Growth and Productivity of Winter Maize (Zea mays L.) Under Different Levels of Nitrogen and Plant Population
A field experiment was conducted at farmer’s field of Anandapur, Mangalpur VDC-3, Chitwan, Nepal during winter season from September 2006 to February 2007 to study the effects of nitrogen and plant population on maize. Fifteen treatment combinations consisting of five levels of nitrogen: 0, 50, 100, 150 and 200 kg N/ha and three levels of plant population; 55555 plants/ha (60 cm × 30 cm spacing), 66666 plants/ha (60 cm × 25 cm spacing) and 83333 plants/ha (60 cm × 20 cm spacing) were tested in factorial randomized complete block design (RCBD) with 3 replications. “Rampur Composite” variety of maize was planted on sandy silt loam and strongly acidic soil having medium in total nitrogen (0.123%), high in soil available phosphorous (77.56 kg/ha) and low in soil available potassium (23.25 kg/ha). The research findings revealed that each level of nitrogen significantly increased grain yield upto 200 kg N/ha. The grain yield (6514.48 kg/ha) obtained under 200 kg N/ha was significantly higher than that of 0, 50, 100 and 150 kg N/ha. The percent increment in yield due to application of 50, 100, 150 and 200 kg N/ha was to the extent of 62.11, 104.74, 135.68 and 154.74%, respectively over control. Significant effect on grain yield due to different levels of plant population was observed. The grain yield (5113.46 kg/ha) obtained under 66666 plants/ha was statistically at par with that under 83333 plants/ha, but significantly superior over that under 55555 plants/ha. The interaction between different nitrogen levels and plant densities on grain yield showed that the highest grain yield (6925.79 kg/ha) was obtained under treatment of 200 kg N/ha + 66666 plants/ha. The yield attributes namely number of cobs/plant, cob length, cob diameter, number of grain rows/cob and 1000 seed weight significantly increased with increasing N levels and decreasing plant population levels. The number of barren plants/ha decreased with increasing levels of N but increased with increasing levels of plant population. The net return (Rs. 42188.74/ha) and benefit:cost ratio (1.67) obtained under 200 kg N/ha were significantly highest than that obtained under other levels of nitrogen (150, 100, 50 and 0 kg N/ha). The plant population of 66666 plants/ha gave the highest net returns (Rs. 25812.28) which was 10.19 and 49.64% higher than that of 83333 plants/ha and 55555 plants/ha, respectively. The benefit: cost ratio (1.44) obtained under 66666 plants/ha was significantly higher than that of 55555 and 83333 plants/ha. The interaction between different nitrogen levels and plant densities on economics of maize production showed that significantly highest net return (Rs.48606.98) and B:C ratio (1.78) were under treatment of 200 kg N/ha + 66666 plants/ha. The highest grain yield and maximum profit were obtained when maize variety “Rampur Composite” was planted with 200 kg N/ha and plant population level of 66666 plants/ha (60 cm × 25 cm spacing).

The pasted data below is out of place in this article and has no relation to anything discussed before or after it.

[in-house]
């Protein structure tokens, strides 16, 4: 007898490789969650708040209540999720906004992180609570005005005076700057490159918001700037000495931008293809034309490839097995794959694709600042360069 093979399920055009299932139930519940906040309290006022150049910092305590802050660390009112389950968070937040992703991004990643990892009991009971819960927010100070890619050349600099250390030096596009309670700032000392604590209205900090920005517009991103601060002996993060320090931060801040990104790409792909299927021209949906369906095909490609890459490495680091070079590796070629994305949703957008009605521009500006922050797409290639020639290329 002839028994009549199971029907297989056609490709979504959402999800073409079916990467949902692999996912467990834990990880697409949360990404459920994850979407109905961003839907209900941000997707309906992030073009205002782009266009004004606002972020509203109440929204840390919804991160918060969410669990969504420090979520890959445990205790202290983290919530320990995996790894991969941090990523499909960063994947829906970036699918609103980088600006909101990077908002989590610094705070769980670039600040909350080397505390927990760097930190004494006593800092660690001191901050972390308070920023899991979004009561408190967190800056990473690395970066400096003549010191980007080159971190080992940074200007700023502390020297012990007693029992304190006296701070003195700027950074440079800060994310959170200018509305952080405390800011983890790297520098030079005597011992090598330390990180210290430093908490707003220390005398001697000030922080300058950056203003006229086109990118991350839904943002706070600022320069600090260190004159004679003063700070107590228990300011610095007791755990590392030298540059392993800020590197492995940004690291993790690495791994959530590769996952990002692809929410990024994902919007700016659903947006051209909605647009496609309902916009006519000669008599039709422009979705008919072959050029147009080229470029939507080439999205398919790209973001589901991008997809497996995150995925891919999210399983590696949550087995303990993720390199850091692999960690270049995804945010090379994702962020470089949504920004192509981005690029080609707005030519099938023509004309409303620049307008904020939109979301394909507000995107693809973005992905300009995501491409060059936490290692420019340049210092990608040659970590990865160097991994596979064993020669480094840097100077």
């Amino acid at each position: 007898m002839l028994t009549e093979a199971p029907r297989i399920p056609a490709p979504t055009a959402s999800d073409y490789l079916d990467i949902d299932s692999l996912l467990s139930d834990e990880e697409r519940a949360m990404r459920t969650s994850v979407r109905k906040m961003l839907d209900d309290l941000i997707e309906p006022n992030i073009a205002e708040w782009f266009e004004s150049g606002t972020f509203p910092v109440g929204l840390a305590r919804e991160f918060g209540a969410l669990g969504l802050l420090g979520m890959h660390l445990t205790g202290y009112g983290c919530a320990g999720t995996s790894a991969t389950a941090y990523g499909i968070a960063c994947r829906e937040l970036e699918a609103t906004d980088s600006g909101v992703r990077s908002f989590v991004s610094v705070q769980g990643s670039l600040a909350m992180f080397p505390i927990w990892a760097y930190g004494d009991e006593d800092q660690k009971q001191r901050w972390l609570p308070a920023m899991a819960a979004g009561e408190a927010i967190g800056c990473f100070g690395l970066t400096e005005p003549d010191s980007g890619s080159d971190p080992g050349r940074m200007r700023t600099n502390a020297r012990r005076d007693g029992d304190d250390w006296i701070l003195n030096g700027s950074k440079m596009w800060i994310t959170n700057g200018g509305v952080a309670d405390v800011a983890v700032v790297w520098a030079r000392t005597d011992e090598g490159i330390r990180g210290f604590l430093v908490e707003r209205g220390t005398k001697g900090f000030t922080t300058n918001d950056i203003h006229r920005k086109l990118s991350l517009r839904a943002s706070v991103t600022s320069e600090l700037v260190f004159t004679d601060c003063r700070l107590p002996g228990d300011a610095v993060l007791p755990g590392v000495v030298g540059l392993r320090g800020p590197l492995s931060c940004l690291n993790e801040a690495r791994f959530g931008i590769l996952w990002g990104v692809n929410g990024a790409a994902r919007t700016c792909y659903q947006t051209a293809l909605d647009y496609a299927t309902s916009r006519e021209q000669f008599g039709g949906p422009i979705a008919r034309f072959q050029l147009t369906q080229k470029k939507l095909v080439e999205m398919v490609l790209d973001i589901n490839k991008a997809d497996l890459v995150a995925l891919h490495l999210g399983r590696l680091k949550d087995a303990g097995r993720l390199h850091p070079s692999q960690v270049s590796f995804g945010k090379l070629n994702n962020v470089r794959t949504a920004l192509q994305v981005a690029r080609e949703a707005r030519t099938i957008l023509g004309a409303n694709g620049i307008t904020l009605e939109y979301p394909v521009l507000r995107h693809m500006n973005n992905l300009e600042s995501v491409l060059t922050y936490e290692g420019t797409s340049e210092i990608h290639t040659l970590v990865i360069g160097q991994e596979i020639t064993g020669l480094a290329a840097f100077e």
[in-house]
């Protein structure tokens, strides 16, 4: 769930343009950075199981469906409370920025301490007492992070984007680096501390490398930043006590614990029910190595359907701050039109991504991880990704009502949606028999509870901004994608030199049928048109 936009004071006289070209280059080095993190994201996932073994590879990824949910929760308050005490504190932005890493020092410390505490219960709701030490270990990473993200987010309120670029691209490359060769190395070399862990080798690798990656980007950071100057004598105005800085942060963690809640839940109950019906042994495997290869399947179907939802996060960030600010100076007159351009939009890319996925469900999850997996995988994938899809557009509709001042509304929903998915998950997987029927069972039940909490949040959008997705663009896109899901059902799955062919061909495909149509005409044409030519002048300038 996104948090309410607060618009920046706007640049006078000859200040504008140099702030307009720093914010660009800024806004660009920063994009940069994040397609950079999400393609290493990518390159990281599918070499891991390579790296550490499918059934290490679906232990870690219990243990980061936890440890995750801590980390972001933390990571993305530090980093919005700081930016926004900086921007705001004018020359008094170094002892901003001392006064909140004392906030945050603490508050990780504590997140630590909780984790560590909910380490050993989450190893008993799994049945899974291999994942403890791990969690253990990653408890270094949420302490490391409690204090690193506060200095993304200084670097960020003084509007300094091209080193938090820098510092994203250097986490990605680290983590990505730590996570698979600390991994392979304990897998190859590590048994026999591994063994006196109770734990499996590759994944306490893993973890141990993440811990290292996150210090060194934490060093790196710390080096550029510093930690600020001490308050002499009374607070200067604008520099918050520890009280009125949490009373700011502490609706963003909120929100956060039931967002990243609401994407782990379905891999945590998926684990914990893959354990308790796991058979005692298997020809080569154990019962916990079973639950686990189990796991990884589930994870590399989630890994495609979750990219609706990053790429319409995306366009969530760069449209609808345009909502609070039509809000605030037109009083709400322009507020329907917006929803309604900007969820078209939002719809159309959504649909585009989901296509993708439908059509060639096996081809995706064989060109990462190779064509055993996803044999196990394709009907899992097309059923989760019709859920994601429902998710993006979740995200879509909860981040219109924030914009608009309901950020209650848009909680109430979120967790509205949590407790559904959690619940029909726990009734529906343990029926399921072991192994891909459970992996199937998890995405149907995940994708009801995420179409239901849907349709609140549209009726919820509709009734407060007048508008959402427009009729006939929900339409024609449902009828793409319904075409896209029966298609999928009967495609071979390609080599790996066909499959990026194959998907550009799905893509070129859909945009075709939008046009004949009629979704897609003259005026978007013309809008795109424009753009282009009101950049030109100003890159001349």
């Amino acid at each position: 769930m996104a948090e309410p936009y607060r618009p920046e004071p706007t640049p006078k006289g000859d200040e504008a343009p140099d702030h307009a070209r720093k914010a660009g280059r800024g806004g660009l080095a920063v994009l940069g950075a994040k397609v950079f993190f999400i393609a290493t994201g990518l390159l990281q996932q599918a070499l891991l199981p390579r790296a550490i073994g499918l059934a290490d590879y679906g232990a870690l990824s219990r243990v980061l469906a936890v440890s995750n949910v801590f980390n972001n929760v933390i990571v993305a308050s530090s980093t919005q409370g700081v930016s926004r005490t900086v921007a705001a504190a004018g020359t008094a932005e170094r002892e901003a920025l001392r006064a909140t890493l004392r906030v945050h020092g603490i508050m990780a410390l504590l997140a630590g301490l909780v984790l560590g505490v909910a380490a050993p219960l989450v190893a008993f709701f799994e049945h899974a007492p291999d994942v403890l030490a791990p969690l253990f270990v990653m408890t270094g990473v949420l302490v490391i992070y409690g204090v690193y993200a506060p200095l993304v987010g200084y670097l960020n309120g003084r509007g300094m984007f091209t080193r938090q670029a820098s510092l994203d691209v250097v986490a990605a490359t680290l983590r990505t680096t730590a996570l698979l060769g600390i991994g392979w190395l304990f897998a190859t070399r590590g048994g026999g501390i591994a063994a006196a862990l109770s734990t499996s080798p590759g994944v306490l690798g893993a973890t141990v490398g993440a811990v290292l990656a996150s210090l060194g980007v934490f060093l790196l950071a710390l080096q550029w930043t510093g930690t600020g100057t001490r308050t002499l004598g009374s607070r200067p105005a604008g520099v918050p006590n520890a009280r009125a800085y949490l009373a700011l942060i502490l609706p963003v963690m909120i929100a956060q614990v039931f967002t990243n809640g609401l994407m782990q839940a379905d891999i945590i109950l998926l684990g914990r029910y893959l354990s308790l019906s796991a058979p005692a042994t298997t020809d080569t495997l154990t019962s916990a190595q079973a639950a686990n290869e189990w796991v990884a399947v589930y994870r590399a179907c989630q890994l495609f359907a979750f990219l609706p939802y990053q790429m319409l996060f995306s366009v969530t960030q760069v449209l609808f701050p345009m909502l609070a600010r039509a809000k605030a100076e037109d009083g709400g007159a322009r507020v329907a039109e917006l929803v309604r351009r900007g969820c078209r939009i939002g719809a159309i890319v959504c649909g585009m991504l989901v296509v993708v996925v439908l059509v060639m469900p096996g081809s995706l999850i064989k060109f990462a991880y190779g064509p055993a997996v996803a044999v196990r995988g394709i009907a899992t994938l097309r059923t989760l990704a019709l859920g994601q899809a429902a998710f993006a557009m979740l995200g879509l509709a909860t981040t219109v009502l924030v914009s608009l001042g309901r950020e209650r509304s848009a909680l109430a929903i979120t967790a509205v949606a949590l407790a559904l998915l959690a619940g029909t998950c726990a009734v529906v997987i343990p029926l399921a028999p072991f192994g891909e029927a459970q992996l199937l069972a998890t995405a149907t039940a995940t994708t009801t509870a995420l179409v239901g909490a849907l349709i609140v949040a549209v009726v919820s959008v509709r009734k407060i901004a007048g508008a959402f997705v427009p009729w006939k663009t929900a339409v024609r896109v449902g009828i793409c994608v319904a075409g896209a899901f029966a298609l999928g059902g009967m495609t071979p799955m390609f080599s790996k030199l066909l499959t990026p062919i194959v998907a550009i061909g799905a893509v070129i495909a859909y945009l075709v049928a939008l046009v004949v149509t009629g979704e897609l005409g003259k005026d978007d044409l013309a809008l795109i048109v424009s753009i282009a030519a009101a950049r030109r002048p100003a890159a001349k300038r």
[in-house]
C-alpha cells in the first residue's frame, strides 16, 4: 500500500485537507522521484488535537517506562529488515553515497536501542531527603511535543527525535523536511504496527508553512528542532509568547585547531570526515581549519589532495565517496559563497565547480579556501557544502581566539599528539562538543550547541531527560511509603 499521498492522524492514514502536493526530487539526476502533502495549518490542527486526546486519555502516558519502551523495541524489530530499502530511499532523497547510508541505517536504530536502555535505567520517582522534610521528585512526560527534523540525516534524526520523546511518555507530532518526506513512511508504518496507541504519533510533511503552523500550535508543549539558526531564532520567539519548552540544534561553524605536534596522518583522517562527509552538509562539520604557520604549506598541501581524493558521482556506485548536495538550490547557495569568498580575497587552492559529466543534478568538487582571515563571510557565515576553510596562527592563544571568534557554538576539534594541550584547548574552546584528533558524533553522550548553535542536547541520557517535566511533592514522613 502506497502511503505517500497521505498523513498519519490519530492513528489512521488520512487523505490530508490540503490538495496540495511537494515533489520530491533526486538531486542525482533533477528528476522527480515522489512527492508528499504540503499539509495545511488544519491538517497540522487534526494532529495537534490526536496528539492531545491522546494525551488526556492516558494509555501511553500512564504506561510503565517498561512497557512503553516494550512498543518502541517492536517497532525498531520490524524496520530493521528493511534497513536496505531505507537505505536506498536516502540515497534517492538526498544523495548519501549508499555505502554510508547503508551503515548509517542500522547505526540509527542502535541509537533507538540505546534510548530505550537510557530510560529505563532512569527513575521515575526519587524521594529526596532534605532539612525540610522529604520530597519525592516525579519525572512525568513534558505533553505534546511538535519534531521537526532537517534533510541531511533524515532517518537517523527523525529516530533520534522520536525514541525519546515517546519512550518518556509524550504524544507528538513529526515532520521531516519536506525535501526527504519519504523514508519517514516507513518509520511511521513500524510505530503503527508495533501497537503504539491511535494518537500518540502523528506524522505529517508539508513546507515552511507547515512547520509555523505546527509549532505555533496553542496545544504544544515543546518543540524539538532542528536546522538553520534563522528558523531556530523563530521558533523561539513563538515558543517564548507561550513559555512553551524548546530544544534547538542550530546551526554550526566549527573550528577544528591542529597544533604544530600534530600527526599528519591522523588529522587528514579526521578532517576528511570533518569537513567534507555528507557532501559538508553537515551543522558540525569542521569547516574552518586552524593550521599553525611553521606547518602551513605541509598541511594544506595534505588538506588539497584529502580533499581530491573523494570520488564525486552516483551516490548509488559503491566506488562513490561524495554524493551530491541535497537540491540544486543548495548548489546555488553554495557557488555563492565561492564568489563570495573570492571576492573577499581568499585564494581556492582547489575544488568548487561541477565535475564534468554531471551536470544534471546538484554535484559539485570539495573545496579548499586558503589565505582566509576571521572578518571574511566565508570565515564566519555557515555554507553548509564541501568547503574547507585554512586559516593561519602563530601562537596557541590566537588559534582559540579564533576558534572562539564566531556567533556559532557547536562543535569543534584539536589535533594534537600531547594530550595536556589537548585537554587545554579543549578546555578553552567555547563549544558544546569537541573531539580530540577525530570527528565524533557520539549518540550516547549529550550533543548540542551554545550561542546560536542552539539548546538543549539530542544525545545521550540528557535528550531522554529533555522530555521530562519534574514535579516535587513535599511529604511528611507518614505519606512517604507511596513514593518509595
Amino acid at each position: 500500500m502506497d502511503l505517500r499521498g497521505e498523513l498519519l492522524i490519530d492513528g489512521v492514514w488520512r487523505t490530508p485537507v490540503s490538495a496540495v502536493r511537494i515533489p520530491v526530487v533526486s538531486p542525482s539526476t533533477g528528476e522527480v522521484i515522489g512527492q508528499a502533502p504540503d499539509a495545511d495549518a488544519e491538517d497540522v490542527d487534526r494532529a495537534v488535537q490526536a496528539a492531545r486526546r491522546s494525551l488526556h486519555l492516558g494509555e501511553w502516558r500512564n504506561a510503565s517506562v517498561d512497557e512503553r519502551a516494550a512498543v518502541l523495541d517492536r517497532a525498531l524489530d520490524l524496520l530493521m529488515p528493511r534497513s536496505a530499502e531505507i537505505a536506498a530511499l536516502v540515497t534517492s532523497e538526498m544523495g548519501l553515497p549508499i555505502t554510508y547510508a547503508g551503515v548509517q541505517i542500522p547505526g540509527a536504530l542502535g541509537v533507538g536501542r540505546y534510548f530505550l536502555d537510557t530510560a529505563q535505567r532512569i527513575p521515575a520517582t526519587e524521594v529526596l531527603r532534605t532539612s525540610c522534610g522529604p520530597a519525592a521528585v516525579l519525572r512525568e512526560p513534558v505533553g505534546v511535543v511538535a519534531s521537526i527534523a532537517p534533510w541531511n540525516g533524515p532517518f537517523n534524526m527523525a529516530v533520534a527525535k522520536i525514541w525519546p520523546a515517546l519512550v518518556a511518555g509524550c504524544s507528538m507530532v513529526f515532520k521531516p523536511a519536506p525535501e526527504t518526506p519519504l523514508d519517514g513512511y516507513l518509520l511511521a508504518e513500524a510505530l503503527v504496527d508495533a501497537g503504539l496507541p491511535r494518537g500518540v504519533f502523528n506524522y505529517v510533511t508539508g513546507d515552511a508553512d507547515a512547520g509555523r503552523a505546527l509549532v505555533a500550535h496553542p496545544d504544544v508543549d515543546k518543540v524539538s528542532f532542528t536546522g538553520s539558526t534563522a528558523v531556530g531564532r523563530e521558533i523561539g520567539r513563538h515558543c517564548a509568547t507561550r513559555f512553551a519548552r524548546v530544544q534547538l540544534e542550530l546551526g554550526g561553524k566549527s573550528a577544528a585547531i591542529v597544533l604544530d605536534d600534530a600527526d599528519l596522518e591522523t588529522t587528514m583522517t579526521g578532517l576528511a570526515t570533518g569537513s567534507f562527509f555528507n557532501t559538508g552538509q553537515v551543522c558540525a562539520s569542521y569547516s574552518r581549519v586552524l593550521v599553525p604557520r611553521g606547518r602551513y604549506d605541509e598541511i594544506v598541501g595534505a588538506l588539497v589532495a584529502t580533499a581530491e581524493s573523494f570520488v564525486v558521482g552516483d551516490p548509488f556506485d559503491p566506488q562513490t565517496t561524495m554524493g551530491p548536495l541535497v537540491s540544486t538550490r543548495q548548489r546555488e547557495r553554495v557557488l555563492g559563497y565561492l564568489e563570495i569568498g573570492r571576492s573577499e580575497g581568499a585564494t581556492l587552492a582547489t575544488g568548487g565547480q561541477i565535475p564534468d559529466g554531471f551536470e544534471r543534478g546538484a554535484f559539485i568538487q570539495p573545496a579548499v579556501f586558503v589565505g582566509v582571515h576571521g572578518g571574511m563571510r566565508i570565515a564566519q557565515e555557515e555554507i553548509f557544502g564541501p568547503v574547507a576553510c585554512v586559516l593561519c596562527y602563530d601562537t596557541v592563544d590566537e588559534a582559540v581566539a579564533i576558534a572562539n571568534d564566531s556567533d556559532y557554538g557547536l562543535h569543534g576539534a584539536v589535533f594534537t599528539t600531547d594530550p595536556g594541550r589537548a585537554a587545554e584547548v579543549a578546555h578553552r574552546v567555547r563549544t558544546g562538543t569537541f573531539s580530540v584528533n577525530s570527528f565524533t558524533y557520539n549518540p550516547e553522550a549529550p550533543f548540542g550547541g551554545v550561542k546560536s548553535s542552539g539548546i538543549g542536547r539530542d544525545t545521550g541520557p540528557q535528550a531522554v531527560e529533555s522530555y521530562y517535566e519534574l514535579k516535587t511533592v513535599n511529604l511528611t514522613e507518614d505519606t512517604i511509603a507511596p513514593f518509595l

About the Author
Jiban Shrestha earned a Master Degree in Agriculture (M.Sc. Ag) from Institute of Agriculture and Animal Sciences, Rampur, Chitwan under Tribhuvan University, Nepal in 2007. He is working in the capacity of Scientist (Plant Breeding and Genetics) at National Maize Research Programme, Rampur, Chitwan under Nepal Agricultural Research Council, Nepal since 2010. Mr. Shrestha has been involved in basic and applied research on maize mainly related to development, maintenance and improvement of hybrid and open pollinated maize varieties as well as soil nutrient management for maize grown in various production systems. He has played vital role for development and release of Rampur Hybrid-2, three early varieties (Arun-3, Arun-4, Arun-6), two pipe line hybrids and one yellow quality protein maize (QPM) variety. He has published 50 peer reviewed articles in both national and international journals, 10 proceeding papers, 12 scientific abstracts, 18 scientific reports, 10 magazine articles, two leaflet, one newsletter article and two book. He has been affiliated to more than 100 journals [including "European Journal of Agronomy" (Elsevier)] and national publications as editor or reviewer. Before embarking on his career as Scientist, he had worked as Project Officer at Support Activities for Poor Producers of Nepal (SAPPROS) under Education for Income Generation (EIG) in Nepal Program funded by USAID/Winrock Int’l Institute for Agriculture Development, Nepal. He is member of Society of Agricultural Scientist Nepal (SAS-N) and Agronomy Society Nepal (ASON). He has also joined as member of Asian Council of Science Editors (ACSE), European Association of Science Editors (EASE) and reviewer committee member of many international conferences.He has guided agricultural graduate and postgraduate students for their thesis research.